The Seven Things is starting to take off in the blogosphere so thought I would do my bit…
So, here’s seven weird and wonderful things about yours truly;
- My first computer program was in BASIC on a ZX Spectrum, stored to secondary memory on cassette tape (yikes!). It was basically a menu selection program which invoked different subroutines based on menu choice. Yep, essentially a case() statement…
- My first job out of high school was as a copy typist, a skill which comes in handy as a programmer / IT person
- I had no hair until I was two years old (true!!!) and my nickname was Hare Krishna…
- My favourite food is spaghetti bolognese
- I can swim 3kms without stopping
- My favourite authors are Paulo Coelho and Jostein Gaarder, oh and William Gibson and Neal Stephenson too!
- I hold two degrees – a BSc majoring in Information Systems and a BA with majors in Indonesian language and security studies.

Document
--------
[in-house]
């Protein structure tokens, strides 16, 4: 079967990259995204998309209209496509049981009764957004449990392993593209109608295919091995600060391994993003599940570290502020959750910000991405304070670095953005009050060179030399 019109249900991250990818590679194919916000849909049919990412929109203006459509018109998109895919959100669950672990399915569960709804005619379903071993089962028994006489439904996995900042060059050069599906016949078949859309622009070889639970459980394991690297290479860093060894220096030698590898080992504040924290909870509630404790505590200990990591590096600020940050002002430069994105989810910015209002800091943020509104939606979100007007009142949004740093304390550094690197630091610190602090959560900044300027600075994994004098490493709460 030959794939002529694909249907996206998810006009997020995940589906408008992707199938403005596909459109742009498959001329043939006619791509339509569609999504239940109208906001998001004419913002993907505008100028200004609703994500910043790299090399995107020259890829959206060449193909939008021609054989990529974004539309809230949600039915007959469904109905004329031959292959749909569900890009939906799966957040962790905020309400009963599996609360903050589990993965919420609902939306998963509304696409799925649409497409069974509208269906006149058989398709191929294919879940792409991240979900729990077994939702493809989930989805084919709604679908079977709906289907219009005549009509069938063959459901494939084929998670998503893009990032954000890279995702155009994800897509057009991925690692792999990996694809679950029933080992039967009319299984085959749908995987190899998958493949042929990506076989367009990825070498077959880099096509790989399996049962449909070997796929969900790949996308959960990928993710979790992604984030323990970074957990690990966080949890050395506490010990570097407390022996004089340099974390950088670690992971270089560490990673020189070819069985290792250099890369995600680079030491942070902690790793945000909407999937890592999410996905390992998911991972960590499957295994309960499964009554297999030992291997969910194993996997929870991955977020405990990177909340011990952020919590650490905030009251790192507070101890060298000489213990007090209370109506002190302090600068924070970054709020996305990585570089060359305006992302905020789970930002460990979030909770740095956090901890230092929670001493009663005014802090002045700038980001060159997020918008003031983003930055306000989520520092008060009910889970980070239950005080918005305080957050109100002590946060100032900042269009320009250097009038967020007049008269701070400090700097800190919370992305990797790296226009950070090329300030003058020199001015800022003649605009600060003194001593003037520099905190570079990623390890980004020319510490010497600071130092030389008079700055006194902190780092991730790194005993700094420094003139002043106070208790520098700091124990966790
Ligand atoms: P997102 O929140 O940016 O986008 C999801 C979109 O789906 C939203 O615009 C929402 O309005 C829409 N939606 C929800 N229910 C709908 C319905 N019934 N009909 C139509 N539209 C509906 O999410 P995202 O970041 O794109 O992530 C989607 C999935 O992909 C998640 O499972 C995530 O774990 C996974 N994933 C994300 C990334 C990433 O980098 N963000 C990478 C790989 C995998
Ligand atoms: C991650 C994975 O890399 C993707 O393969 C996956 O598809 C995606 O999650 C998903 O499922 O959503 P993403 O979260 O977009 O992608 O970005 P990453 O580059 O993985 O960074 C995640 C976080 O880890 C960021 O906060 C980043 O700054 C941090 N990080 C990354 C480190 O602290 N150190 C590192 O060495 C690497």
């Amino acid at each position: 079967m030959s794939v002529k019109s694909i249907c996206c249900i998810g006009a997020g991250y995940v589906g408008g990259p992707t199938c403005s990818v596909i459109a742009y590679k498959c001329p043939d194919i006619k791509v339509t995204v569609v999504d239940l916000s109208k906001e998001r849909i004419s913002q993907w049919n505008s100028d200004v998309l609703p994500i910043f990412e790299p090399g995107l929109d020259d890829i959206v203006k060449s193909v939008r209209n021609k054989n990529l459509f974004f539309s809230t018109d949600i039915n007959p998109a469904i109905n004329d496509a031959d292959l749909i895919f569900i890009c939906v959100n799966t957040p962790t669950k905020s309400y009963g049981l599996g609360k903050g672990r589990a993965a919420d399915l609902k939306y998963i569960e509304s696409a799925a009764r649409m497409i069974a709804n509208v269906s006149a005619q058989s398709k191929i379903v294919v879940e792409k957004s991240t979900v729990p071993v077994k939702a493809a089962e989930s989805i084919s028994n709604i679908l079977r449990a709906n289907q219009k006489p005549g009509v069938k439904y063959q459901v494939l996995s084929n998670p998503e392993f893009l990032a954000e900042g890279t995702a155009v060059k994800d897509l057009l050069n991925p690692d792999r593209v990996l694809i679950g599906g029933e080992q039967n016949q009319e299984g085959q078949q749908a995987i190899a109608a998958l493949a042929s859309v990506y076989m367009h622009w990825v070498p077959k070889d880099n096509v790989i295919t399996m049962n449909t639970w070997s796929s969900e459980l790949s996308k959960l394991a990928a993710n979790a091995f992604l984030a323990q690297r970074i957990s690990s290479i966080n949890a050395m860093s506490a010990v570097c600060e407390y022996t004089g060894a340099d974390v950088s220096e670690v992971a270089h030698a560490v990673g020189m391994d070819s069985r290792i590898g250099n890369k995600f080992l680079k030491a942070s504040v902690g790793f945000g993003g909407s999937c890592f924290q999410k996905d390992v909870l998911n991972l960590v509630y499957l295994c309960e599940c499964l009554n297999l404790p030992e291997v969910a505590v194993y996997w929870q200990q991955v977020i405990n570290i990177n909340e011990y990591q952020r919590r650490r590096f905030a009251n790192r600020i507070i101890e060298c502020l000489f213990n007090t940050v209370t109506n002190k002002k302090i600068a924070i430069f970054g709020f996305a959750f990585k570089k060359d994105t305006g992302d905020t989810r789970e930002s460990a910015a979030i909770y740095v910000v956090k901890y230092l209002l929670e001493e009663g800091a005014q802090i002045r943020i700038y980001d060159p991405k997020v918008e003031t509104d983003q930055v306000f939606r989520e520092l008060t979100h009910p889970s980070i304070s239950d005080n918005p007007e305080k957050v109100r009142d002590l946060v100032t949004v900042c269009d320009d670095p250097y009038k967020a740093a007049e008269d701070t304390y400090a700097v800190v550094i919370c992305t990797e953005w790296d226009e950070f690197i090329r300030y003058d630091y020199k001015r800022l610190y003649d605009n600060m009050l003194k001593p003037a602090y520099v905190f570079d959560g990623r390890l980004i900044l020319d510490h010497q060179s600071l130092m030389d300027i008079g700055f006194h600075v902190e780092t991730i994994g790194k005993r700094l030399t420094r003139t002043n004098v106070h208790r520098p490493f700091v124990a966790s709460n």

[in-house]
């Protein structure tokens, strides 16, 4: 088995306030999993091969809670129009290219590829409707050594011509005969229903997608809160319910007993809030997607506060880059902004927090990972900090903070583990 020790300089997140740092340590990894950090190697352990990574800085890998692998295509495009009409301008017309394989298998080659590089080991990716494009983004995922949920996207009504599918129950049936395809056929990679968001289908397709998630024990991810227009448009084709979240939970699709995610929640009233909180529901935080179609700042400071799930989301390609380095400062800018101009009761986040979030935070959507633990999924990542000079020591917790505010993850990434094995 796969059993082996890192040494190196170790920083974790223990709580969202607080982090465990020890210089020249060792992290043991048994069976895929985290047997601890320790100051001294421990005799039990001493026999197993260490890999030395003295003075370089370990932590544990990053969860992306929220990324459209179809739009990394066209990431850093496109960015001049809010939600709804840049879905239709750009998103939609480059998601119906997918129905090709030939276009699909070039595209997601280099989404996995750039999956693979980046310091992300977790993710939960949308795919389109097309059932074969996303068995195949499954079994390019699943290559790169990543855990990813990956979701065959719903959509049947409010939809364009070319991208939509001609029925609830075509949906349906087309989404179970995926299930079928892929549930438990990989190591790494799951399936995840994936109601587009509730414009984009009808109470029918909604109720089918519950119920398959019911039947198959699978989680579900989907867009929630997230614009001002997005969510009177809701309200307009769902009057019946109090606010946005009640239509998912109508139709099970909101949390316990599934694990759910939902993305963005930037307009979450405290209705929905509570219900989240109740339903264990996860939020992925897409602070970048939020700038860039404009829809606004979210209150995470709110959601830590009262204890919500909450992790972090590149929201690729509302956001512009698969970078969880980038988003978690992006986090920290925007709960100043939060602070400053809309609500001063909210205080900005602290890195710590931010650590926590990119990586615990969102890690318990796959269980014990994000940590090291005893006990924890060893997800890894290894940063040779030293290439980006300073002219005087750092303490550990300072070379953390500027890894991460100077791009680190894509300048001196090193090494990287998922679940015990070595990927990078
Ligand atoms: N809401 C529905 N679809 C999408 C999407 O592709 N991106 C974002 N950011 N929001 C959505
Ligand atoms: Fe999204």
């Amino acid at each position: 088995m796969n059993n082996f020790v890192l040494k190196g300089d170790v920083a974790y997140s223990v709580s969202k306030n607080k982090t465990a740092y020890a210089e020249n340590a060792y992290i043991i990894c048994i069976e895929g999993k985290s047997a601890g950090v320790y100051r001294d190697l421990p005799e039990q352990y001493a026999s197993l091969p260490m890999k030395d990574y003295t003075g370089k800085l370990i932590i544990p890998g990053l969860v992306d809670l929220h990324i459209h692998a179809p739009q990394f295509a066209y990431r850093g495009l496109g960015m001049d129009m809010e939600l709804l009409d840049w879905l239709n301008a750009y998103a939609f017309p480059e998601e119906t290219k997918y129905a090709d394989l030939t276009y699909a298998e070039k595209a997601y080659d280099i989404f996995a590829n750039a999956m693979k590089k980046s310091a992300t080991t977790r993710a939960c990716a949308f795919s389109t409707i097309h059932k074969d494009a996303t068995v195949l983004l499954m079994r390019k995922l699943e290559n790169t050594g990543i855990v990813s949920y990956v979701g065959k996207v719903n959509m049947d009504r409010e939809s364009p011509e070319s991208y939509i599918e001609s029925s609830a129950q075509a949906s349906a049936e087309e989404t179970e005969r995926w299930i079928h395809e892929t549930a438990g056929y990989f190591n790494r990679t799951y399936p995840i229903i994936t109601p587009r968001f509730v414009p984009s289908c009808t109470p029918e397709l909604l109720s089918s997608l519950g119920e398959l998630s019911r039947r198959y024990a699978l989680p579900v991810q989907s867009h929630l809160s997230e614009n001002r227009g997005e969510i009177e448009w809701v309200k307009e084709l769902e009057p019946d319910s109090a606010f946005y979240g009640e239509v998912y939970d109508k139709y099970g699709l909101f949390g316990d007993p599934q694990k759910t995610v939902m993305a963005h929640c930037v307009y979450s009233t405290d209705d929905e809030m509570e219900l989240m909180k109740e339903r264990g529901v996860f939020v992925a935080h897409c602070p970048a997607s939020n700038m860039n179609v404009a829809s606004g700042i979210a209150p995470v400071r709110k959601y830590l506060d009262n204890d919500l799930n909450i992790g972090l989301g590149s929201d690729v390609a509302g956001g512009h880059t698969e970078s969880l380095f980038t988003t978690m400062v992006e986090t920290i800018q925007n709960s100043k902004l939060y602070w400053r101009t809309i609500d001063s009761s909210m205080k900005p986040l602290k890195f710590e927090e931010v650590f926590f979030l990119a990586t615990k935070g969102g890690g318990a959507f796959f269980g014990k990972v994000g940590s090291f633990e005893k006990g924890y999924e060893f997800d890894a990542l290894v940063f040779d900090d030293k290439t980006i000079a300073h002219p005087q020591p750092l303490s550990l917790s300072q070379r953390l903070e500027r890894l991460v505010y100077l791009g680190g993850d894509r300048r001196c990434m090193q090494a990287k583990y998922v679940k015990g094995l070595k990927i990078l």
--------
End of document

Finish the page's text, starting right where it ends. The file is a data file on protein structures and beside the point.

The duly tagged:
Donna Benjamin: For being open, creative, collaborative and all of the other things that makes Open Source a great field to work in.
Pia Waugh: For rejecting societal norms, stating that the world can be a better place, and then making it happen.
Lorna Jane Mitchell: A fellow knitter, and inventor of the PHPWomen-branded elePHPant.
Elizabeth Naramore: Because she rocks 🙂 And also for her work on PHPWomen.org
KaityGB: For showing us that no matter what we’re faced with, there’s always a way to create, dream and achieve
Meg Sawyer: For being herself
Ainslee Hooper: For correctly identifying bullshit.
And here are the rules:
- Link your original tagger(s), and list these rules on your blog.
- Share seven facts about yourself in the post—some random, some weird.
- Tag seven people at the end of your post by leaving their names and the links to their blogs.
- Let them know they’ve been tagged by leaving a comment on their blogs and/or Twitter.